Klausen argued against Yale’s decision, but in the end grudgingly acquiesced, in the face of Yale’s insistence that more bloodshed would be likely to follow republication of the cartoons.

But she did not agree when Yale went further, editing out historical artworks showing the seventh-century Prophet. Many Muslims object to any depiction of Mohammed.

The book will appear with an author’s note from Klausen, who says Yale’s decision is a violation of academic freedom and a case of “anticipatory fear on the part of the university of consequences that it only dimly perceives.’’

“The metaphor I use is the monster in the woods: You can’t see it at night but you know it’s there, and if you provoke the monster, it’s your responsibility,’’ she said in an interview this week in her Brandeis office.

Klausen, a native of Denmark who has been at Brandeis for 17 years and is a specialist on Muslim communities in Europe, seemed the ideal author to unravel how and why the original publication of the cartoons in the Jyllands-Posten newspaper resulted, several months later, in boycotts, protests, and violence thousands of miles away.

Now she finds herself entangled in debates that sometimes seem reduced to posturing on the Internet, stripped of nuance, not unlike the original cartoon conflict.

Some scholars and conservative bloggers are accusing Yale of cowardice, arguing that academic freedom should not be surrendered to a handful of extremists. And an Arab political website in Cairo is railing about the Danish professor from a Jewish university trying to publish cartoons to insult the Prophet, hardly the case by any measure.

Yale insists it had no responsible alternative. Yale University Press director John Donatich said the university polled two dozen security and counterterrorism officials and academics who study Islam, and the majority of the security experts agreed that reprinting the images involved a risk of deadly violence.

“The turning point for me was when I was able to see it less as an issue of censorship because we are not suppressing original material,’’ Donatich said. “We are just not reprinting what was available elsewhere. . . . At that point, it became a security issue and not a censorship issue.’’

 Though Klausen recognizes the predicament Yale faced, she criticizes the way Yale handled it: “The issue was, should you really ask for that sort of advice in the absence of providing context? But once you got that advice, and coming from the sources it came from, I don’t think [Yale] had much choice. If I was an administrator at the university, I would have pulled the cartoons.’’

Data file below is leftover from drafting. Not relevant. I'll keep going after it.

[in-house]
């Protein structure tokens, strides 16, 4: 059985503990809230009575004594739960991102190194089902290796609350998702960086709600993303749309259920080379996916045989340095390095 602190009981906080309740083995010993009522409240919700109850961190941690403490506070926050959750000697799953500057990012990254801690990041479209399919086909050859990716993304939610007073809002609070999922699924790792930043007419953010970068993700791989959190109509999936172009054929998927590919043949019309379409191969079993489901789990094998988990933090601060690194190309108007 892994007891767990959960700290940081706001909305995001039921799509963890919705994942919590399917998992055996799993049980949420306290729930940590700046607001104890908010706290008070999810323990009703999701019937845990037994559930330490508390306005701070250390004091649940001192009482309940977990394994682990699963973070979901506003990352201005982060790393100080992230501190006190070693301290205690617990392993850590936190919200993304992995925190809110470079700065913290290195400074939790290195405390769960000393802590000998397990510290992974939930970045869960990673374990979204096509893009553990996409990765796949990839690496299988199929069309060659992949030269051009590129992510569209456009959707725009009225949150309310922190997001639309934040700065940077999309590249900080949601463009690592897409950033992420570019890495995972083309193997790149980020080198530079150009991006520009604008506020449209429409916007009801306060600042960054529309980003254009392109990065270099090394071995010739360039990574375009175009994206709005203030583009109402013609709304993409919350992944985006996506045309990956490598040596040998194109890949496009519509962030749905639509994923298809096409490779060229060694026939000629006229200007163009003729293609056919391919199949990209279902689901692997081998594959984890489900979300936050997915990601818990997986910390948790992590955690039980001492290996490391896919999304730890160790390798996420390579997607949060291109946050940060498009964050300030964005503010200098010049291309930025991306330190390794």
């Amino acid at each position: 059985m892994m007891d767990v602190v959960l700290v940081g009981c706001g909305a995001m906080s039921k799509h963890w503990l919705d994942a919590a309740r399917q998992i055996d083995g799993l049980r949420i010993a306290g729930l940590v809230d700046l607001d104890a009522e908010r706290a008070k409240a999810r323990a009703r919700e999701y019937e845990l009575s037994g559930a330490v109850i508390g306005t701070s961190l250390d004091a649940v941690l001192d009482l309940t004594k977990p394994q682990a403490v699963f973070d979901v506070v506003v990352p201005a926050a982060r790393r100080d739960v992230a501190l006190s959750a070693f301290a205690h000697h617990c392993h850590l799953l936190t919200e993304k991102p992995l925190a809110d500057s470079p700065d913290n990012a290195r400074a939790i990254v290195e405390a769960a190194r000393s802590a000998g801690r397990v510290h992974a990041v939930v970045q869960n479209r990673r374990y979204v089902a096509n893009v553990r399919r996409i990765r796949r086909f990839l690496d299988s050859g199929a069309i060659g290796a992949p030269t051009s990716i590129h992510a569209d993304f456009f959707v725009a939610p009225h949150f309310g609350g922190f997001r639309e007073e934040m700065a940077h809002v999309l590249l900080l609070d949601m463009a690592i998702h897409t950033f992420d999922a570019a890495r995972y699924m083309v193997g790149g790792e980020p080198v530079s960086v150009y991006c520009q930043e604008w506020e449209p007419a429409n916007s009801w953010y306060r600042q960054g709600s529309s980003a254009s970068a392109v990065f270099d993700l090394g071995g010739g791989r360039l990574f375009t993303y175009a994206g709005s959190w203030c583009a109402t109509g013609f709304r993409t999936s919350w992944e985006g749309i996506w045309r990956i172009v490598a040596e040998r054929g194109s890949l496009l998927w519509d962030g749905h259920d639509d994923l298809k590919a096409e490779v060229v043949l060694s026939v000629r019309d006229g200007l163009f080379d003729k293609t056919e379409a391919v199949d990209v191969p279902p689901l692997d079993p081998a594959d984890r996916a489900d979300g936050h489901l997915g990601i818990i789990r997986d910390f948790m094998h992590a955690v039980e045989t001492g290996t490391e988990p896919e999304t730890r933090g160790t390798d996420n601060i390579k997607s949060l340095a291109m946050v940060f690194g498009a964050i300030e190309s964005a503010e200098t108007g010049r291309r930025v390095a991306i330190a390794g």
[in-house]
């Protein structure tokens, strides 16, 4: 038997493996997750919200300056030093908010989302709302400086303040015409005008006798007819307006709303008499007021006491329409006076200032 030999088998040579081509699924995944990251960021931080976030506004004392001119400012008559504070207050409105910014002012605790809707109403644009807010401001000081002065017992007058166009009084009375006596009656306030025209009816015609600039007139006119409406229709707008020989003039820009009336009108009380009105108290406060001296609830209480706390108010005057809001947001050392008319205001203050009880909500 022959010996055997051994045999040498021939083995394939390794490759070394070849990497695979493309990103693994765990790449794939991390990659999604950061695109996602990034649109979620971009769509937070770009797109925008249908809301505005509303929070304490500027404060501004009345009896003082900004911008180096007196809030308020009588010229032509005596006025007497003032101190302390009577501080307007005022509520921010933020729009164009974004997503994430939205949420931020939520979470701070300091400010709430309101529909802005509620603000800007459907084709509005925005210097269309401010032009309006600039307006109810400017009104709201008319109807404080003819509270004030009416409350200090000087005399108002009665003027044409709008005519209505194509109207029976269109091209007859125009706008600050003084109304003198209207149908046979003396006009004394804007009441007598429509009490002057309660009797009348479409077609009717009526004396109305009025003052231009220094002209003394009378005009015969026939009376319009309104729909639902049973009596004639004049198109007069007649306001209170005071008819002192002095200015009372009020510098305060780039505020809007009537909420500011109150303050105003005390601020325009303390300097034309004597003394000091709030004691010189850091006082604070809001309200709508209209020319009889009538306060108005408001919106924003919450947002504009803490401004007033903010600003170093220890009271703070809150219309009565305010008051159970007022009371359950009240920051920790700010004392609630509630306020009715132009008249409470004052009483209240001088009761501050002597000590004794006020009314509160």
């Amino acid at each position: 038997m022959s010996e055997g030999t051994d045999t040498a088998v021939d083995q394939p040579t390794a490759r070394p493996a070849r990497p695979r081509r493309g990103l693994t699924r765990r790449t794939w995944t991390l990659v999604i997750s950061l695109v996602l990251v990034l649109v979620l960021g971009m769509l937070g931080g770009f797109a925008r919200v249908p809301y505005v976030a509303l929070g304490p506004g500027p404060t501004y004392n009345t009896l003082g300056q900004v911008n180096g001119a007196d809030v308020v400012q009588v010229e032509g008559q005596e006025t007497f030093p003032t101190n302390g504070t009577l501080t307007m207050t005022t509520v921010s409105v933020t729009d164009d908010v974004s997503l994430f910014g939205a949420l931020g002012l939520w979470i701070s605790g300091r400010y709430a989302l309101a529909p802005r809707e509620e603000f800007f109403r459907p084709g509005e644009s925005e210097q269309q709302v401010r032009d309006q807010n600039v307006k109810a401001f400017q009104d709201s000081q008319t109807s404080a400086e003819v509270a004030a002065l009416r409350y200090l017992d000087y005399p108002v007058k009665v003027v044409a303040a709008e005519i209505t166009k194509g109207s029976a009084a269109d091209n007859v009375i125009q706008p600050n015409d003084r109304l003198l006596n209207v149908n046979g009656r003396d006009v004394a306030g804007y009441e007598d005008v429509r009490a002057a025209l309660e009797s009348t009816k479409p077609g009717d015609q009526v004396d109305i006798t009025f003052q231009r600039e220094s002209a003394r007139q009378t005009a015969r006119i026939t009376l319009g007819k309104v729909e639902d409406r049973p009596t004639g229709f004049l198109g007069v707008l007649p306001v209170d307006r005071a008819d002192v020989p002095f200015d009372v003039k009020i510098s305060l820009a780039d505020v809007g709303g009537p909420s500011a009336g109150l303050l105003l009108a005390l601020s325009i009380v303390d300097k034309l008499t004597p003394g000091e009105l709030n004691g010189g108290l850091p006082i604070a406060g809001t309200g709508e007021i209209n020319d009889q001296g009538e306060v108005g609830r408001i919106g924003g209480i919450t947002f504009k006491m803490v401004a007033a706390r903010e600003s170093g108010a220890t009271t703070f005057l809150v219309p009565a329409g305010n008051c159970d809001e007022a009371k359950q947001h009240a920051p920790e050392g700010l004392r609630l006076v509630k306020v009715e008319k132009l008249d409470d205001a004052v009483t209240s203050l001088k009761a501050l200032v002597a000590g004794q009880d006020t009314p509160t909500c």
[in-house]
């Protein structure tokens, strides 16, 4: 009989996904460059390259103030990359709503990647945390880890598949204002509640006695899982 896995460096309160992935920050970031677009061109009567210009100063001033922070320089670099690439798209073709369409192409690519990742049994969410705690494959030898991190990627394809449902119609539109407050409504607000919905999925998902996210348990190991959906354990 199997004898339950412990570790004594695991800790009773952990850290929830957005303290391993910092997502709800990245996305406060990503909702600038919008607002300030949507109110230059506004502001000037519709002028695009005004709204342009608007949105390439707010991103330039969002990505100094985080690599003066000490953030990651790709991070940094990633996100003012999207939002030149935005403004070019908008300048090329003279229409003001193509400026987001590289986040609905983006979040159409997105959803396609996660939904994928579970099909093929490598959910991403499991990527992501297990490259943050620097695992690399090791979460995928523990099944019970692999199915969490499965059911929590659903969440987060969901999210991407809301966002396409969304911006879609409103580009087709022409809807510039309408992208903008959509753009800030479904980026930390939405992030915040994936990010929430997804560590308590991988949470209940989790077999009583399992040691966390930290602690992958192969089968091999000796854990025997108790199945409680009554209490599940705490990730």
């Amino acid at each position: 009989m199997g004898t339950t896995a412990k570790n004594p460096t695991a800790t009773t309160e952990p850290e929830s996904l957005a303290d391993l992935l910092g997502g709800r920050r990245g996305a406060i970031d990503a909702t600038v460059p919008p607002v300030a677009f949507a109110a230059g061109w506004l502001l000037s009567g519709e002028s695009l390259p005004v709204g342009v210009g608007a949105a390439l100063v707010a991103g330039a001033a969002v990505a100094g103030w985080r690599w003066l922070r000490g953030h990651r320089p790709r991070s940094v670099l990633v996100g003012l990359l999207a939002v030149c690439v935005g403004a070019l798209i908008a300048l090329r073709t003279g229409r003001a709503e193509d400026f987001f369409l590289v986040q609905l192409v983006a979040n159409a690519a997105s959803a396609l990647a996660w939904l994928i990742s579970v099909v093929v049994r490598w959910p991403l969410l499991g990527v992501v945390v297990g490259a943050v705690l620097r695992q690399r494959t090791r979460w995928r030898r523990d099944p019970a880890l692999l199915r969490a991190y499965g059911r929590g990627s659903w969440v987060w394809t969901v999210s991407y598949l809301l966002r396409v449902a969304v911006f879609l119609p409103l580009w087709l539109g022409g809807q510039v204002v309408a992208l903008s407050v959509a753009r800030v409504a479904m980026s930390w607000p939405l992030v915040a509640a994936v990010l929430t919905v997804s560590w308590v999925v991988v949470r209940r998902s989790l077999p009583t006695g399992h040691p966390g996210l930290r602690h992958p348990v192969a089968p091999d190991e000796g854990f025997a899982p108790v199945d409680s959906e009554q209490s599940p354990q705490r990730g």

Amid the controversy, admirers of Klausen’s work fear that her careful study of the conflict could be overwhelmed by the same kind of simplistic debate that enflamed the original dispute.

“It’s sad - and a little bit ironic - that after writing a book about the caricatures of the Prophet (peace be upon him), she risks being caricatured herself,’’ Tarek Masoud, an assistant professor at Harvard’s Kennedy School of Government who was a peer reviewer of the book, said in an e-mailed reply to a request for comment. “She is a serious scholar with tremendous respect for Islam and Muslims, and I hope this will not be lost in this controversy.’’

In her book, Klausen concludes that much of the violence, portrayed at the time as spontaneous outrage over the cartoons, was in fact manufactured to whip up anti-Western emotions for specific political goals. The violence was focused in three countries: Libya, Nigeria, and Pakistan. In each, she says, there were preexisting political conflicts for which the cartoon conflict offered fuel.

Donatich said he did not believe the images were essential because “the book is not a graphic analysis of the cartoons, and it’s not a history of the depiction of the Prophet.’’ He called it “very neutral, balanced, carefully reasoned, almost a detective story about how dissent is mobilized, and what are the political uses of dissent and the misunderstandings between cultures.’’

He added that the newspaper page is available on the Internet. The Boston Globe was among many publications that decided against publishing the cartoons in 2005, in part because they were readily available online.

Fareed Zakaria, editor of the international edition of Newsweek and a member of the Yale Corporation, said he advised Yale to drop the images.